In an effort to rebut Republican criticism of his April 22 executive order, restoring certain civil rights to as many as 206,000 ex-convicts, Gov. Terry McAuliffe released a statistical review showing the vast majority of those felons served time for nonviolent crimes.
"More than 79 percent of the people whose rights were restored were convicted of felonies that were nonviolent in nature," according to a study assembly from data provided by the Virginia Department of Corrections and the Virginia Compensation Board.
Republicans were not impressed.
In a press release, House Speaker William J. Howell (R-Stafford) said the review contained "unverified data," and "in no way excuses his [Gov. McAuliffe's] reckless decision to restore the civil rights of violent offenders and flagrant violation of the Constitution."
Under Article II, Section 1 of Virginia's Constitution, "No person who has been convicted of a felony shall be qualified to vote unless his civil rights have been restored by the Governor or other appropriate authority."
Under Article V, Section, 12, however, Virginia's governors are given the power to restore rights to those convicted of crimes, with the additional requirement that a governor inform the General Assembly of the "particulars of every case" and his reasons for restoring those rights.
On May 2, House and Senate Republicans retained Charles Cooper, chairman of the Washington, D.C.-based law firm of Cooper & Kirk, to represent them in a potential lawsuit challenging McAuliffe's order.
The McAuliffe administration study is based on 163,370 "matches" within Department of Corrections and Compensation Board databases. The Administration said that due to "migrations to newer database systems," its study does not cover the entire population of former felons the Administration cited as qualified for rights restoration.
According to the study, 51.5 percent of the former felons covered are white, while 45.9 percent are black.
The Administration used this figure to support its case that felon disenfranchisement falls disproportionately on African-Americans.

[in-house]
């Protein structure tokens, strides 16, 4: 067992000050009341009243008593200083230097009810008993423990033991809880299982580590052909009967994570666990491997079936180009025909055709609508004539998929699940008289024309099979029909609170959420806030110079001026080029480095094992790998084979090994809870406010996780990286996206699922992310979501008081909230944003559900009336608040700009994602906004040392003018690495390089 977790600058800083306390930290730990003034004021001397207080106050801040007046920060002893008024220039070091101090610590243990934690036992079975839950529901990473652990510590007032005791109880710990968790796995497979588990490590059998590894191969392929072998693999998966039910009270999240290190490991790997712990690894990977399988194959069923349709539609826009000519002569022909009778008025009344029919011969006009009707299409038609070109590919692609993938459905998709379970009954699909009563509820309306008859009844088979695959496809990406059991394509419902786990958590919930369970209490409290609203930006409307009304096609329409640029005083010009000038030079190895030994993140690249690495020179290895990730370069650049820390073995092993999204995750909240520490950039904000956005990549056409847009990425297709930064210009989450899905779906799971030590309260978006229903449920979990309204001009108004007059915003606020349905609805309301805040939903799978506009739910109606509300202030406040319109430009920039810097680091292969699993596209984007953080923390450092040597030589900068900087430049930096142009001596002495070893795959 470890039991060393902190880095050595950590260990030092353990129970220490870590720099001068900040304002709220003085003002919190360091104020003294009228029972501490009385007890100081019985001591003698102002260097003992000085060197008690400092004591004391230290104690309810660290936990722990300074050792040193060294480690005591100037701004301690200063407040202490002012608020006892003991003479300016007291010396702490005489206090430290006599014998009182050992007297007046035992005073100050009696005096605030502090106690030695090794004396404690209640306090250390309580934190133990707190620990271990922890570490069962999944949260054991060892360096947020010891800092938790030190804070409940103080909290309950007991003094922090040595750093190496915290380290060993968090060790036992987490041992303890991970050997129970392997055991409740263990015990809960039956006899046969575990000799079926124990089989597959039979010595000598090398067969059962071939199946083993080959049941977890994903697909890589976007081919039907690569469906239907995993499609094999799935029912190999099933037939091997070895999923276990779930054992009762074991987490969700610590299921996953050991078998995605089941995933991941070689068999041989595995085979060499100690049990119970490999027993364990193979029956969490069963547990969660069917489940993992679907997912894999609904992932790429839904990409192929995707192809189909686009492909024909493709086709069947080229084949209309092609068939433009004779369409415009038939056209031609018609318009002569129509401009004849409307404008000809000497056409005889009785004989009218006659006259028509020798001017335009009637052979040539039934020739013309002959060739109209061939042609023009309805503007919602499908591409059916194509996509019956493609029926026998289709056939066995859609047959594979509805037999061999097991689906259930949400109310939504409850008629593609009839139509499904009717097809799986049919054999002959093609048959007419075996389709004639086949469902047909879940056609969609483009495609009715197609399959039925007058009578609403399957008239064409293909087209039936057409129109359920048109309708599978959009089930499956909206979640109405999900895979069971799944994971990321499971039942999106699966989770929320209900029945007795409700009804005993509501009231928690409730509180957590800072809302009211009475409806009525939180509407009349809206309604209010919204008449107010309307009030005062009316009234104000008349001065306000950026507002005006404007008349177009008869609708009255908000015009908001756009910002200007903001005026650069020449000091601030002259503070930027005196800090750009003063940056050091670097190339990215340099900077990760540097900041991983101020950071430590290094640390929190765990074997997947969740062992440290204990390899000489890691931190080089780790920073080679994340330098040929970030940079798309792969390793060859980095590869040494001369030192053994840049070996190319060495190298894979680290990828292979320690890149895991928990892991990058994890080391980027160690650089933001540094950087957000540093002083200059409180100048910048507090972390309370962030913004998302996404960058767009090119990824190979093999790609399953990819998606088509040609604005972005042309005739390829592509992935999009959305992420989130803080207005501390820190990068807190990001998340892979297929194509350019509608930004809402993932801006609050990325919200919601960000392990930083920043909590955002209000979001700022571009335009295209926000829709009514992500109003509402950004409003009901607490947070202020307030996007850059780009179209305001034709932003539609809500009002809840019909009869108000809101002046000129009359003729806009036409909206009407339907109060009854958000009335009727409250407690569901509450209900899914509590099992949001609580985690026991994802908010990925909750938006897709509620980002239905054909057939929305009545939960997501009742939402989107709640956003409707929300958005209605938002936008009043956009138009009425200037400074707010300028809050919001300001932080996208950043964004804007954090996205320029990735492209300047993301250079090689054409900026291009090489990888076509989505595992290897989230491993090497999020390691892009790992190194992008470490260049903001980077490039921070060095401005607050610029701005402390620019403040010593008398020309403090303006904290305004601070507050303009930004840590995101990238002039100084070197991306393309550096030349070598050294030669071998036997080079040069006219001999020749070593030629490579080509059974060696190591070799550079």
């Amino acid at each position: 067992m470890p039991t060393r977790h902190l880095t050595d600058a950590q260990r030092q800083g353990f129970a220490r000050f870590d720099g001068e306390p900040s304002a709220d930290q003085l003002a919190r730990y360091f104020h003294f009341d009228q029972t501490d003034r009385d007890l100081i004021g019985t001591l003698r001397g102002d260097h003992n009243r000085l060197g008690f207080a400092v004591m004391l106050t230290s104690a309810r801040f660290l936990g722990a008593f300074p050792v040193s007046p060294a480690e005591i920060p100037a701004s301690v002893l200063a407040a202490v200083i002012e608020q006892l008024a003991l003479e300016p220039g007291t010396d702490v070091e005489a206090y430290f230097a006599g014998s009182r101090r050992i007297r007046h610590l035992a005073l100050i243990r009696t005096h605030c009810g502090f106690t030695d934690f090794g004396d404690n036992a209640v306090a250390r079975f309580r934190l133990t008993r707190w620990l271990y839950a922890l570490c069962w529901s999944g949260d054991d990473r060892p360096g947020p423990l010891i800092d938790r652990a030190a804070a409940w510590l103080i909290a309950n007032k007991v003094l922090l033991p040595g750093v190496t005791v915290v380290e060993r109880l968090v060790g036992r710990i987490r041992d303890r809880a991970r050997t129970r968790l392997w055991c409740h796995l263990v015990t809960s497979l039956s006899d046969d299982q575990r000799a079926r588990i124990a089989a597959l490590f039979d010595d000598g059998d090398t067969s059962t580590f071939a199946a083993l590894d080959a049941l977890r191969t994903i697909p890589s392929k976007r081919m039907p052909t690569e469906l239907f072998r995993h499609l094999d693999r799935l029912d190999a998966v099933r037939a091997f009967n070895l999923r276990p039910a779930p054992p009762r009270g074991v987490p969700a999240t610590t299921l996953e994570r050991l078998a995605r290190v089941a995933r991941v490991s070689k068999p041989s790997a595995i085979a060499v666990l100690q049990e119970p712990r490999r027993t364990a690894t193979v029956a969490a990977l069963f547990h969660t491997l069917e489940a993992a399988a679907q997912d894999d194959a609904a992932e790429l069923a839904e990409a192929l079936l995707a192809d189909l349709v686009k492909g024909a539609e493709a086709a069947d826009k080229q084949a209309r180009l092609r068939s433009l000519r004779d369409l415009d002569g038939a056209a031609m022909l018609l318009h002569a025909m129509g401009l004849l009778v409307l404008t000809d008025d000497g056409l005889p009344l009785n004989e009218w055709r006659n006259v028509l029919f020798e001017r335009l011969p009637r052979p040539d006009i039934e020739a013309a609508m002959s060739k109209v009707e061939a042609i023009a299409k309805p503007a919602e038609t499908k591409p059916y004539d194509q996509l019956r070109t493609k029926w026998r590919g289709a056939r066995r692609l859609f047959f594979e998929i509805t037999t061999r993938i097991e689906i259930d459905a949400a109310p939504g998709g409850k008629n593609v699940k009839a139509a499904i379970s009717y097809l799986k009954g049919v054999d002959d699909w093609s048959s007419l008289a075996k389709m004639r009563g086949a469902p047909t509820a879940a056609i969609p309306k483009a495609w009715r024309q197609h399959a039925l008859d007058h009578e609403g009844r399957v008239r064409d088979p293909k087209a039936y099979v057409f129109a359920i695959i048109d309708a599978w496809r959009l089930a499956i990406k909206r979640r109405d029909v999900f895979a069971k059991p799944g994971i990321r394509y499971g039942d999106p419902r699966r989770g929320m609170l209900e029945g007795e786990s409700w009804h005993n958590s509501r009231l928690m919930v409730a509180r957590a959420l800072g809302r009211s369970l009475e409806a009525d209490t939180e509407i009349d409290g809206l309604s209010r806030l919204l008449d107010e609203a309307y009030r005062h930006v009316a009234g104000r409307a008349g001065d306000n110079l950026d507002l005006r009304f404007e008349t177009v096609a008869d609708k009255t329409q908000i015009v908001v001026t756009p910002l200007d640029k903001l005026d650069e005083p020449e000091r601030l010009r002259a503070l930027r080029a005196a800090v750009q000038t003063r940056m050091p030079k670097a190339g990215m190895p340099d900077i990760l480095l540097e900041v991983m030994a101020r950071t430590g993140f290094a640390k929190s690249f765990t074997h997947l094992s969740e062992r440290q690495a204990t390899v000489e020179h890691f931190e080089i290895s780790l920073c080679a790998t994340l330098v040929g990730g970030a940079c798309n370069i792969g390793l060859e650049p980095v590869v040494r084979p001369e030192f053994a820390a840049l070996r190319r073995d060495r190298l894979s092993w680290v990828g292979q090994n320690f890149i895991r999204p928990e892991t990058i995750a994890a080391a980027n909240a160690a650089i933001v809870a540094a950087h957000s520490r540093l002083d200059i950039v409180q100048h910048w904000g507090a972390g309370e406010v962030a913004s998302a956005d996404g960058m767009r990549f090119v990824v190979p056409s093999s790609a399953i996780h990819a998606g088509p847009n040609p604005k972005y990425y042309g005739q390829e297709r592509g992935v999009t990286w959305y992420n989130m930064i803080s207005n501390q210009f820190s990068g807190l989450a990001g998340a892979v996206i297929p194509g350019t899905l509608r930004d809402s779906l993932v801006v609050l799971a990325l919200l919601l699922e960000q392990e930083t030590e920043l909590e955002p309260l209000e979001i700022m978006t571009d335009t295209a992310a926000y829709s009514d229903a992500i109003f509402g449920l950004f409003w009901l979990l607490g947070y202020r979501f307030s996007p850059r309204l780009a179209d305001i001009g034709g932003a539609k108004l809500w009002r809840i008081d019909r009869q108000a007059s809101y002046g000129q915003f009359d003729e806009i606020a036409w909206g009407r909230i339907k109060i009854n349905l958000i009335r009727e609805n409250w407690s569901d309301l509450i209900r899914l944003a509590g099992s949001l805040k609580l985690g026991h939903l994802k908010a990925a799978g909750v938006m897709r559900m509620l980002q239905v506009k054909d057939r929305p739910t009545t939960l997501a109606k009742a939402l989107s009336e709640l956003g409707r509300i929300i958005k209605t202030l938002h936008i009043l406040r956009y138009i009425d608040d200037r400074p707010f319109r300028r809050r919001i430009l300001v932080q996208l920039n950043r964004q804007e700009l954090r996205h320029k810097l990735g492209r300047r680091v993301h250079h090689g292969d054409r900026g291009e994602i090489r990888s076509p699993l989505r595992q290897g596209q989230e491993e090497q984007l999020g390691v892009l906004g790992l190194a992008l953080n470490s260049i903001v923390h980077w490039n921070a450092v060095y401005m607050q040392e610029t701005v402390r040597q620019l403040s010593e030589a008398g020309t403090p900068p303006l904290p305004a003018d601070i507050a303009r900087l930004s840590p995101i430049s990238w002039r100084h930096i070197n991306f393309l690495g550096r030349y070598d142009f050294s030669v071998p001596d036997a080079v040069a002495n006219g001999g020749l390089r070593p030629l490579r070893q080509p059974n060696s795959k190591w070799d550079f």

"Black Virginians accounted for 45.9 percent of the disenfranchised population although the 2010 census data indicate that African Americans compose just 19.4 percent of the Commonwealth’s entire population," according to the study.
In his statement, Howell avoided the race issue, and focused on the violent felons included in the data.
"The Governor's office should release whatever information they have on these 40,000 violent offenders," Howell said.
"We have publicly called on the Governor to release this information. Media members have made numerous requests under the Virginia Freedom of Information Act. If the information is of no consequence as the administration suggests, then there is absolutely no reason not to release it to the public."
None of the data released Wednesday provides details on the types of crimes committed or the identities of those who qualify for rights restoration.
The Governor's office has said such information is confidential, and not subject to the state's Freedom of Information Act.
The Administration's study noted that the final tally of released felons who qualify under the Governor's order "is not all-encompassing," and could be much larger than the initial 206,000 estimate.
"[The study] does not include federal data or information on people who were convicted in other states before completing their terms and moving to Virginia."
"Additionally, any individuals whose records raise questions about their identities due to aliases, multiple similar entries or mistaken vital information (like Social Security numbers) have been withheld from the list," according to the Administration.